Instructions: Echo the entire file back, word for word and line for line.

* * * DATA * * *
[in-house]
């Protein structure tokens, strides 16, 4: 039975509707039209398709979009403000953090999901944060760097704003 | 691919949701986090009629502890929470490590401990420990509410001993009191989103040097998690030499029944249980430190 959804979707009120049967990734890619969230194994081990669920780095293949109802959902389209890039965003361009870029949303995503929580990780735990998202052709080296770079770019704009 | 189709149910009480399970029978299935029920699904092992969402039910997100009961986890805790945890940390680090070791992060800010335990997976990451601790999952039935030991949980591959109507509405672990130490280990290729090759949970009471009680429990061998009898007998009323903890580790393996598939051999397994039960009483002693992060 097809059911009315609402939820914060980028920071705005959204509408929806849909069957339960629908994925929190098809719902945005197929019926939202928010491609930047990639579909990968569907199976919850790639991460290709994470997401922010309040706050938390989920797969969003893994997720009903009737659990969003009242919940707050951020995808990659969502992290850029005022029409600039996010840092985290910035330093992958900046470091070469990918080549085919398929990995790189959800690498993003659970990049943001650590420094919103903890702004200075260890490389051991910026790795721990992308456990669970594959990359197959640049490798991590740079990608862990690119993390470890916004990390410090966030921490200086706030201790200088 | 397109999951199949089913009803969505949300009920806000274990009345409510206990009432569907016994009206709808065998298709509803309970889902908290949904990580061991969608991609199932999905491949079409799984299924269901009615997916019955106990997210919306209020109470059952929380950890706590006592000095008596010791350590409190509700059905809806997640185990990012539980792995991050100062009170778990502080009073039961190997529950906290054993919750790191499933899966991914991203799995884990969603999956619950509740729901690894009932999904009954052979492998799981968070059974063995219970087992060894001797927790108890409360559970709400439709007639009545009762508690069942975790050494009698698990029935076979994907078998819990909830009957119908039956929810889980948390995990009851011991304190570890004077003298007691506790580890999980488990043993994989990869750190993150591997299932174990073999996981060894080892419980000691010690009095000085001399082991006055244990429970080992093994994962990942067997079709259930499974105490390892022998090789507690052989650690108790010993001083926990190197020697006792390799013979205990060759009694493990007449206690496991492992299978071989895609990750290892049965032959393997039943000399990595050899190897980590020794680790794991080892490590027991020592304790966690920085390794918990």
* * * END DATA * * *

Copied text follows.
[in-house]
């Protein structure tokens, strides 16, 4: 039975509707039209398709979009403000953090999901944060760097704003 | 691919949701986090009629502890929470490590401990420990509410001993009191989103040097998690030499029944249980430190 959804979707009120049967990734890619969230194994081990669920780095293949109802959902389209890039965003361009870029949303995503929580990780735990998202052709080296770079770019704009 | 189709149910009480399970029978299935029920699904092992969402039910997100009961986890805790945890940390680090070791992060800010335990997976990451601790999952039935030991949980591959109507509405672990130490280990290729090759949970009471009680429990061998009898007998009323903890580790393996598939051999397994039960009483002693992060 097809059911009315609402939820914060980028920071705005959204509408929806849909069957339960629908994925929190098809719902945005197929019926939202928010491609930047990639579909990968569907199976919850790639991460290709994470997401922010309040706050938390989920797969969003893994997720009903009737659990969003009242919940707050951020995808990659969502992290850029005022029409600039996010840092985290910035330093992958900046470091070469990918080549085919398929990995790189959800690498993003659970990049943001650590420094919103903890702004200075260890490389051991910026790795721990992308456990669970594959990359197959640049490798991590740079990608862990690119993390470890916004990390410090966030921490200086706030201790200088 | 397109999951199949089913009803969505949300009920806000274990009345409510206990009432569907016994009206709808065998298709509803309970889902908290949904990580061991969608991609199932999905491949079409799984299924269901009615997916019955106990997210919306209020109470059952929380950890706590006592000095008596010791350590409190509700059905809806997640185990990012539980792995991050100062009170778990502080009073039961190997529950906290054993919750790191499933899966991914991203799995884990969603999956619950509740729901690894009932999904009954052979492998799981968070059974063995219970087992060894001797927790108890409360559970709400439709007639009545009762508690069942975790050494009698698990029935076979994907078998819990909830009957119908039956929810889980948390995990009851011991304190570890004077003298007691506790580890999980488990043993994989990869750190993150591997299932174990073999996981060894080892419980000691010690009095000085001399082991006055244990429970080992093994994962990942067997079709259930499974105490390892022998090789507690052989650690108790010993001083926990190197020697006792390799013979205990060759009694493990007449206690496991492992299978071989895609990750290892049965032959393997039943000399990595050899190897980590020794680790794991080892490590027991020592304790966690920085390794918990």